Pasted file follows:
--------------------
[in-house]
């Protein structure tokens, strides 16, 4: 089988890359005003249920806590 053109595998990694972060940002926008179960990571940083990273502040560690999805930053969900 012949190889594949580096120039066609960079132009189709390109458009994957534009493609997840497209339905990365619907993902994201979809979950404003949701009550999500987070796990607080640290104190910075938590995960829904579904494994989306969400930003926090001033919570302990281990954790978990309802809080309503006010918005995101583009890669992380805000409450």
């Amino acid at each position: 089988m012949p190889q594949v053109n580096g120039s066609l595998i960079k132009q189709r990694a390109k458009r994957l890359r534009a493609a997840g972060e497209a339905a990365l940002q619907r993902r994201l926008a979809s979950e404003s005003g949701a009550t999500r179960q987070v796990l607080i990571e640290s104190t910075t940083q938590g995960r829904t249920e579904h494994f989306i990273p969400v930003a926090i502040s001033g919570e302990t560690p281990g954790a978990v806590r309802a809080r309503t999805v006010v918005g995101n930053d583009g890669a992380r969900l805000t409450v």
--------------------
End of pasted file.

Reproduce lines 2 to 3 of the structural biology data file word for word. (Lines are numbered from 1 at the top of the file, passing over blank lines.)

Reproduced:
């Protein structure tokens, strides 16, 4: 089988890359005003249920806590 053109595998990694972060940002926008179960990571940083990273502040560690999805930053969900 012949190889594949580096120039066609960079132009189709390109458009994957534009493609997840497209339905990365619907993902994201979809979950404003949701009550999500987070796990607080640290104190910075938590995960829904579904494994989306969400930003926090001033919570302990281990954790978990309802809080309503006010918005995101583009890669992380805000409450």
């Amino acid at each position: 089988m012949p190889q594949v053109n580096g120039s066609l595998i960079k132009q189709r990694a390109k458009r994957l890359r534009a493609a997840g972060e497209a339905a990365l940002q619907r993902r994201l926008a979809s979950e404003s005003g949701a009550t999500r179960q987070v796990l607080i990571e640290s104190t910075t940083q938590g995960r829904t249920e579904h494994f989306i990273p969400v930003a926090i502040s001033g919570e302990t560690p281990g954790a978990v806590r309802a809080r309503t999805v006010v918005g995101n930053d583009g890669a992380r969900l805000t409450v």